Another month, another new downgrade in the outlook for growth.

At the time of the last IMF forecast, this column had pointed out that a global growth rate of 2.2% was too high for such a crisis, because that was the growth rate during the last downturn in 2001. The assumption IMF made was that the recession in the advanced economies would be offset by comparatively robust growth in countries such as India and China. It had forecast a decline in GDP of -0.3% for the advanced economies and -0.7% for the US in 2009.

The World Bank seems to be less pessimistic, predicting a fall of just -0.1% for the high-income countries and -0.5% for the US in 2009.

But IMF had assumed 5.1% growth for emerging and developing economies, while the World Bank expects it to be 4.5% for 2009.

While IMF predicted growth of 8.5% for China and 6.3% for India next year, the World Bank puts growth for these countries at 7.5% and 5.8%, respectively.

In other words, the difference between IMF and World Bank is not merely one of growth numbers, but also of outlook, with the World Bank being more pessimistic about the ability of developing countries to maintain high rates of growth during a global meltdown.

That is not surprising, considering what the World Bank has to say on world trade:

“International trade is projected to decelerate sharply, with global export volumes falling by 2.1% in 2009—the first time they have declined since 1982 and eclipsing the 1.9% fall-off that occurred in 1975. Export opportunities for developing countries will fade rapidly because of the recession in high-income countries and because export credits are drying up and export insurance has become more expensive".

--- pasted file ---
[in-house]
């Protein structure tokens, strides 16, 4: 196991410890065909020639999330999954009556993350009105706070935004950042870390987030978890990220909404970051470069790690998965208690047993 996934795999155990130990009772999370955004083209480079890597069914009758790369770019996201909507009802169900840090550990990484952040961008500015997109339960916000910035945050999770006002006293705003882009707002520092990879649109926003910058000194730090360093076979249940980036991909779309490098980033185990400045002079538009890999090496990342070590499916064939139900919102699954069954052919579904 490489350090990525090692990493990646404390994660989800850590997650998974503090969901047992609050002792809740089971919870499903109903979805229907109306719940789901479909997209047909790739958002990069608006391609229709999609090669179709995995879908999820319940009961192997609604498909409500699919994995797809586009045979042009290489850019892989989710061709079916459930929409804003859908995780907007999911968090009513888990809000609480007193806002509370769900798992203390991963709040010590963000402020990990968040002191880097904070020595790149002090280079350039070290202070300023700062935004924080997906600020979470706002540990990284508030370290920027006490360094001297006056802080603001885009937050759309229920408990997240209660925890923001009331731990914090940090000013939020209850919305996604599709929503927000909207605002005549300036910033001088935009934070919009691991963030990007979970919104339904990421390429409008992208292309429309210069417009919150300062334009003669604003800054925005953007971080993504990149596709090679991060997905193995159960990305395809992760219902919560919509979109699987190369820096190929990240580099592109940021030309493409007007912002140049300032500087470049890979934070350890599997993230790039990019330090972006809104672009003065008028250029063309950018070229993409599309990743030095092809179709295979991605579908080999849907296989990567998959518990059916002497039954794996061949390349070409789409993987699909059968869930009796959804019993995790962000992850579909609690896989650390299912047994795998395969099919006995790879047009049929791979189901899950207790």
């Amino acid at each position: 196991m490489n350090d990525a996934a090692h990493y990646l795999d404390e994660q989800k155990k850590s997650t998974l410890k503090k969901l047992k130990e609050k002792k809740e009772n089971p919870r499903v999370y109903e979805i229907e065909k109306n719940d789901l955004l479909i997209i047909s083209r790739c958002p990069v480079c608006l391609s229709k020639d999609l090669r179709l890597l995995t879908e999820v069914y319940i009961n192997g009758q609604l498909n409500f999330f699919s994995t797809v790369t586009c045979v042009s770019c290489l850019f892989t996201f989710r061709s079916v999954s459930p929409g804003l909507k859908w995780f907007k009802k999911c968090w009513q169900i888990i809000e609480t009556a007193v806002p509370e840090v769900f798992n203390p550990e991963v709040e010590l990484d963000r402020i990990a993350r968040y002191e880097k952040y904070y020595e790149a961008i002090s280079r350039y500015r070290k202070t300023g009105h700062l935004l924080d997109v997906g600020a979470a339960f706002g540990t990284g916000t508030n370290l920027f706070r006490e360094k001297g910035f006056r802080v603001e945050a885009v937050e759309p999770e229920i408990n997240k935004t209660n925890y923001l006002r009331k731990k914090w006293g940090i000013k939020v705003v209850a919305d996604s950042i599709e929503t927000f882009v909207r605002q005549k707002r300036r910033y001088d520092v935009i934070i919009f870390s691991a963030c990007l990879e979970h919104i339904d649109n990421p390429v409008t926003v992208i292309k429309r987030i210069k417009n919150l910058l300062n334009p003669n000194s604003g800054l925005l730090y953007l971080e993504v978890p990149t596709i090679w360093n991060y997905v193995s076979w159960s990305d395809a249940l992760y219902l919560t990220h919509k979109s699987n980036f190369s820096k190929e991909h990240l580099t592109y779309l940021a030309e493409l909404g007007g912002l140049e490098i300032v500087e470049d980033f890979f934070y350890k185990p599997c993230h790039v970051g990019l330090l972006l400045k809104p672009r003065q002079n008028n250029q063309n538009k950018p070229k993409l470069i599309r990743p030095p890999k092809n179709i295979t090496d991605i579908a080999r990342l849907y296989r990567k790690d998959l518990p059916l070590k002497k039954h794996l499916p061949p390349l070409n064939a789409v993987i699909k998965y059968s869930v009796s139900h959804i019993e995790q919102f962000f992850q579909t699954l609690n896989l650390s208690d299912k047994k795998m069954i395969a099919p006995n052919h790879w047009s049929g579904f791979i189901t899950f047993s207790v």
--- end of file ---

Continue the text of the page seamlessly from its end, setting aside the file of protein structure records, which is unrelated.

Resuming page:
The World Bank also says that the outlook is very uncertain and global GDP growth could fall to 0.4% in 2009 or be as strong as 1.4% (the level during the 1991 recession). Therefore, it warns “policymakers in both developing and high-income countries must be prepared to weather a worst-case scenario of even lower growth, including the possibility of a decline in world GDP for the first time in the post-war period, as well as a financial meltdown that could lead to a sudden stop of credit flows to all but the most creditworthy borrowers".

On financial markets, the World Bank says that even if credit markets thaw and confidence returns, overall access to credit would continue to be constrained for developing countries.

It believes that, “As a consequence, net private debt and equity flows to developing countries are anticipated to decline from the record high $1.03 trillion (7.6% of developing-country GDP) set in 2007 to about $530 billion (3% of GDP) in 2009".

It also says that although foreign direct investments (FDI) have held up well during previous downturns, this time the credit crunch would mean less money for FDI. That would mean less funding for projects, the continuation of tight liquidity for companies and low asset prices next year.